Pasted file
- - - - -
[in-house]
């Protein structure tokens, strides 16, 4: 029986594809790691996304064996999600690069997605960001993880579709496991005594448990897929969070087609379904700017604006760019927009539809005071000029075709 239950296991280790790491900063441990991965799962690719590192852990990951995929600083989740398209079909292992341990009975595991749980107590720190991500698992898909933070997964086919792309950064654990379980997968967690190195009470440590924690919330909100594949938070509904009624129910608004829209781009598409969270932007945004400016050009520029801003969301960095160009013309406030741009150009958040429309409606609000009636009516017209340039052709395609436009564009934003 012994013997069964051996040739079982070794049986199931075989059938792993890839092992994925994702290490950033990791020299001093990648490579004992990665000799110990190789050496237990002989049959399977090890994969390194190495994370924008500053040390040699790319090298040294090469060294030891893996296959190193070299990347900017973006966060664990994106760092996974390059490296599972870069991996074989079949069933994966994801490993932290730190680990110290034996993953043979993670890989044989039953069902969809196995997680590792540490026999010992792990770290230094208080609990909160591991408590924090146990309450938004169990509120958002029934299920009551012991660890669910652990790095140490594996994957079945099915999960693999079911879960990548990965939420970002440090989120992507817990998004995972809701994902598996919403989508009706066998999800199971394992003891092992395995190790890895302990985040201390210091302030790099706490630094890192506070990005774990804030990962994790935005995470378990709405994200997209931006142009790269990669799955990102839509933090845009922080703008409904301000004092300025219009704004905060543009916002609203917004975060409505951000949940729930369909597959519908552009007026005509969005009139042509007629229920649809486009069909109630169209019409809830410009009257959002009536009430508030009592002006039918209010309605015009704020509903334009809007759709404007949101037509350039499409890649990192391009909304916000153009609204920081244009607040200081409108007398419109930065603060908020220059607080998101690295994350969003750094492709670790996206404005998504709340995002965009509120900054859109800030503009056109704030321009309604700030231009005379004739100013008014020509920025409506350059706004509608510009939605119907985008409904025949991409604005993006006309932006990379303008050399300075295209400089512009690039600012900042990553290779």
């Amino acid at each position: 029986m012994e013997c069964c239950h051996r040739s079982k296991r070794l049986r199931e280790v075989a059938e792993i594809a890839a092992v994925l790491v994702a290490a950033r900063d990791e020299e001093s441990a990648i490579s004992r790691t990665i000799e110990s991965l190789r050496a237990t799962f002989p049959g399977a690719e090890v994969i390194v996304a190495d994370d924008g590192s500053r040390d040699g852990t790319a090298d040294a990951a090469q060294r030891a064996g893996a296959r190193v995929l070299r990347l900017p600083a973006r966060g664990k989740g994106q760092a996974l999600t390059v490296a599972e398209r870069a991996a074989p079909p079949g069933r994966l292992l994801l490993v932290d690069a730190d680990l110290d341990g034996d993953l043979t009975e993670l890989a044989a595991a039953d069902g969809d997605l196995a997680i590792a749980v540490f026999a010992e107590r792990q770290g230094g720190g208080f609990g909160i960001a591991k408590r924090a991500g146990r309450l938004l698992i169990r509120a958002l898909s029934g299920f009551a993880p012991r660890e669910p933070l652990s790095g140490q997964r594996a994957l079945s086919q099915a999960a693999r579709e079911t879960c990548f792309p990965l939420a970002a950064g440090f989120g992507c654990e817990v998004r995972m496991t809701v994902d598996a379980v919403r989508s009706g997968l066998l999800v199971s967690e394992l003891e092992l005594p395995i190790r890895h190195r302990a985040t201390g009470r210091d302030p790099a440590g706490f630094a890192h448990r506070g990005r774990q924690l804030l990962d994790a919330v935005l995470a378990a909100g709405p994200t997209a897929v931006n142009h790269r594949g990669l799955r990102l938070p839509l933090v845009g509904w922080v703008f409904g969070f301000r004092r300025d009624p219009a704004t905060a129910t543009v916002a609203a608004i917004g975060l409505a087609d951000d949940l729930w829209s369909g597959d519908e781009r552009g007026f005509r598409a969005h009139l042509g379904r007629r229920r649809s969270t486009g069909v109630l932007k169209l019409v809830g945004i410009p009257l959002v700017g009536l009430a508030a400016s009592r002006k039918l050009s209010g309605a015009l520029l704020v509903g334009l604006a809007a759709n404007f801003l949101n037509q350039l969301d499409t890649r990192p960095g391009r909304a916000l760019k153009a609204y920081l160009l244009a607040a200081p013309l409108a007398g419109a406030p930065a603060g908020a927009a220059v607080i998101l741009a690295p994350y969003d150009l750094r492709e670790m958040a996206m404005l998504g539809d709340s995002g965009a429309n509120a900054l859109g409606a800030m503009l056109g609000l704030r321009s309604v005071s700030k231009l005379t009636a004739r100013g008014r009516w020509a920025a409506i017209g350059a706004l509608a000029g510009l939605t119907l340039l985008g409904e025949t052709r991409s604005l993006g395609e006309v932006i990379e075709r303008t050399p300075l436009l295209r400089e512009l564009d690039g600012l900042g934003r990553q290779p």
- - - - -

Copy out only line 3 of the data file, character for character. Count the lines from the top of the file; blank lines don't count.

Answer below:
């Amino acid at each position: 029986m012994e013997c069964c239950h051996r040739s079982k296991r070794l049986r199931e280790v075989a059938e792993i594809a890839a092992v994925l790491v994702a290490a950033r900063d990791e020299e001093s441990a990648i490579s004992r790691t990665i000799e110990s991965l190789r050496a237990t799962f002989p049959g399977a690719e090890v994969i390194v996304a190495d994370d924008g590192s500053r040390d040699g852990t790319a090298d040294a990951a090469q060294r030891a064996g893996a296959r190193v995929l070299r990347l900017p600083a973006r966060g664990k989740g994106q760092a996974l999600t390059v490296a599972e398209r870069a991996a074989p079909p079949g069933r994966l292992l994801l490993v932290d690069a730190d680990l110290d341990g034996d993953l043979t009975e993670l890989a044989a595991a039953d069902g969809d997605l196995a997680i590792a749980v540490f026999a010992e107590r792990q770290g230094g720190g208080f609990g909160i960001a591991k408590r924090a991500g146990r309450l938004l698992i169990r509120a958002l898909s029934g299920f009551a993880p012991r660890e669910p933070l652990s790095g140490q997964r594996a994957l079945s086919q099915a999960a693999r579709e079911t879960c990548f792309p990965l939420a970002a950064g440090f989120g992507c654990e817990v998004r995972m496991t809701v994902d598996a379980v919403r989508s009706g997968l066998l999800v199971s967690e394992l003891e092992l005594p395995i190790r890895h190195r302990a985040t201390g009470r210091d302030p790099a440590g706490f630094a890192h448990r506070g990005r774990q924690l804030l990962d994790a919330v935005l995470a378990a909100g709405p994200t997209a897929v931006n142009h790269r594949g990669l799955r990102l938070p839509l933090v845009g509904w922080v703008f409904g969070f301000r004092r300025d009624p219009a704004t905060a129910t543009v916002a609203a608004i917004g975060l409505a087609d951000d949940l729930w829209s369909g597959d519908e781009r552009g007026f005509r598409a969005h009139l042509g379904r007629r229920r649809s969270t486009g069909v109630l932007k169209l019409v809830g945004i410009p009257l959002v700017g009536l009430a508030a400016s009592r002006k039918l050009s209010g309605a015009l520029l704020v509903g334009l604006a809007a759709n404007f801003l949101n037509q350039l969301d499409t890649r990192p960095g391009r909304a916000l760019k153009a609204y920081l160009l244009a607040a200081p013309l409108a007398g419109a406030p930065a603060g908020a927009a220059v607080i998101l741009a690295p994350y969003d150009l750094r492709e670790m958040a996206m404005l998504g539809d709340s995002g965009a429309n509120a900054l859109g409606a800030m503009l056109g609000l704030r321009s309604v005071s700030k231009l005379t009636a004739r100013g008014r009516w020509a920025a409506i017209g350059a706004l509608a000029g510009l939605t119907l340039l985008g409904e025949t052709r991409s604005l993006g395609e006309v932006i990379e075709r303008t050399p300075l436009l295209r400089e512009l564009d690039g600012l900042g934003r990553q290779p």